Handwriting with this ink on the above-mentioned writing surface could be erased easily after drying, by light wiping with a piece of dry cloth in an atmosphere at a humidity of 35 percent RH.

EXAMPLE 3 4 grams of Victoria Blue B Base (Cl 440458) (solvent soluble dye manufactured by Hodogaya Chemical Co., Ltd., Japan), 2 grams of shellac and 4 grams of sodium iodide were added to cc of ethyl alcohol. The resulting mixture was agitated, whereupon the Victoria Blue B Base, shellac and sodium iodide dissolved completely in the ethyl alcohol at room temperature, and a blue liquid ink was produced.

Handwriting with this ink on the above-mentioned writing surface could be erased easily after drying, by light wiping with a piece of dry cloth at a humidity above 35 percent RH.

EXAMPLE 4 5 grams of Rhodamine Base B (CI 451708) (solvent soluble dye manufactured by Sumitomo Kagaku Kogyo Co., Ltd., Japan), 1 gram of Luviskol (polyvinyl pyrrolidone manufactured by Badische Anilin & Soda Fabrik A.G., Germany), 4 grams oflithium iodide and 5 grams of water were added to 100 cc of isopropyl alcohol. The resulting mixture was agitated, whereupon the Rhodamine Base B, polyvinyl pyrrolidone, lithium iodide and water dissolved completely in the isopropyl alcohol at room temperature to produce a blue liquid ink.

Handwriting with this ink on the above-mentioned surface could be erased easily after drying, by light wiping with a piece of dry cloth at a humidity above 35 percent RH.

EXAMPLE 5 6 grams of losol Blue (Cl Solvent Blue 30) (solvent soluble dry manufactured by National Aniline Div., Allied Chemical & Dye Corp., U.S.A.) 2 grams of polyvinyl acetate, 5 grams potassium thiocyanide and 10 grams of methyl isobutyl ketone were added to 100 cc of ethyl alcohol. The resulting mixture was agitated, whereupon the losol Blue, polyvinyl acetate, potassium thiocyanide and methyl isobutyl ketone dissolved completely in the ethyl alcohol at room temperature to produce a blue liquid ink.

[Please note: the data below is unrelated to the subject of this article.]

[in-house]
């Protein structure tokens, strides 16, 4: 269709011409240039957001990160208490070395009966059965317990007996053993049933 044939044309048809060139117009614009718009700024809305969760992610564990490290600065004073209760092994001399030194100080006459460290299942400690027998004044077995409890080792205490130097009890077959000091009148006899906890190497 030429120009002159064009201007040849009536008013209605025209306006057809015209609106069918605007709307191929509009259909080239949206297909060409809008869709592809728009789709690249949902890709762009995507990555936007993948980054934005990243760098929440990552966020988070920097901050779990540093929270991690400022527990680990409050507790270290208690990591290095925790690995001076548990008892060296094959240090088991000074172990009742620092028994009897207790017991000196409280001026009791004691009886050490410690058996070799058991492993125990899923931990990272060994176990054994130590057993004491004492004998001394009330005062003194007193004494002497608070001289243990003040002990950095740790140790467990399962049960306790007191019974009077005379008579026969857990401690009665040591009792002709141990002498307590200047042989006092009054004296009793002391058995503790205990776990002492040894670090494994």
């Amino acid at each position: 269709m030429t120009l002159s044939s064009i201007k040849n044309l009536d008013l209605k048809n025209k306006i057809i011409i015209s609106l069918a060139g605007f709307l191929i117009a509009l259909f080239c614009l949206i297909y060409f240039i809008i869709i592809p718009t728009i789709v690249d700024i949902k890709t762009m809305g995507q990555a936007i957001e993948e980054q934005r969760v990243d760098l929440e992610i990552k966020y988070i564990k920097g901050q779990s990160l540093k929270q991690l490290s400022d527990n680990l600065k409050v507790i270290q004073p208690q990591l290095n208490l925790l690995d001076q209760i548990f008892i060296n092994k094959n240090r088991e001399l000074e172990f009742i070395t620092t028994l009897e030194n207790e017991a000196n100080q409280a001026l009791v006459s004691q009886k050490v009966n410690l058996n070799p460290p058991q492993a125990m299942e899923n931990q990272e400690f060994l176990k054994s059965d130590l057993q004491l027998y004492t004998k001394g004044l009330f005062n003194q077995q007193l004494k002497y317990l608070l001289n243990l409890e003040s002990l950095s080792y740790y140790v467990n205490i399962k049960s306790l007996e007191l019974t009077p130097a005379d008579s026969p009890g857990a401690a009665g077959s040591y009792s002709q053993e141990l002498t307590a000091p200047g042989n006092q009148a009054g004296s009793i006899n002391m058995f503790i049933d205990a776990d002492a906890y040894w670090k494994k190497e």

Handwriting with this ink on the above-mentioned writing surface could be erased easily after drying, by light wiping with a piece of dry cloth at a humidity above 35 percent RH.

EXAMPLE 6 6 grams of Nigrosine Base GB (CI 504l5B) (solvent soluble dye manufactured by Farbenfabriken Bayer A.G., Germany), 3 grams of Tamanole 100 S (100 percent phenolformaldehyde resin manufactured by Arakawa Forest Chemical Industries, Ltd., Japan), 4 grams of lithium iodide and 15 grams of methyl cellosolve (ethylene glycol monomethyl ether) were added to 100 cc of isopropyl alcohol. The resulting mixture was agitated, whereupon the Nigrosine Base GB, Tamanol, lithium iodide and methyl cellosolve dissolved completely in the isopropyl alcohol at room temperature to produce a black liquid ink.

Handwriting with this ink on the above-mentioned surface could be erased easily after drying, by light wiping with a pice of dry cloth at a humidity above 10 percent RH.

EXAMPLES 7-14 Following the procedure of example I inks were compounded using the ingredients and proportions set forth in the following Table A. The proportions given 24.0 RED Other sample components, in parts by weight, are as follows. The writing inks described in these examples are prepared at room temperature by first mixing the various solvents together and then dissolving in the mixture, in sequence, the hygroscopic salt, any thickening agent and the solvent dyes. The resulting solution, after standing 24 hours, is filtered through cotton cloth to produce the writing ink.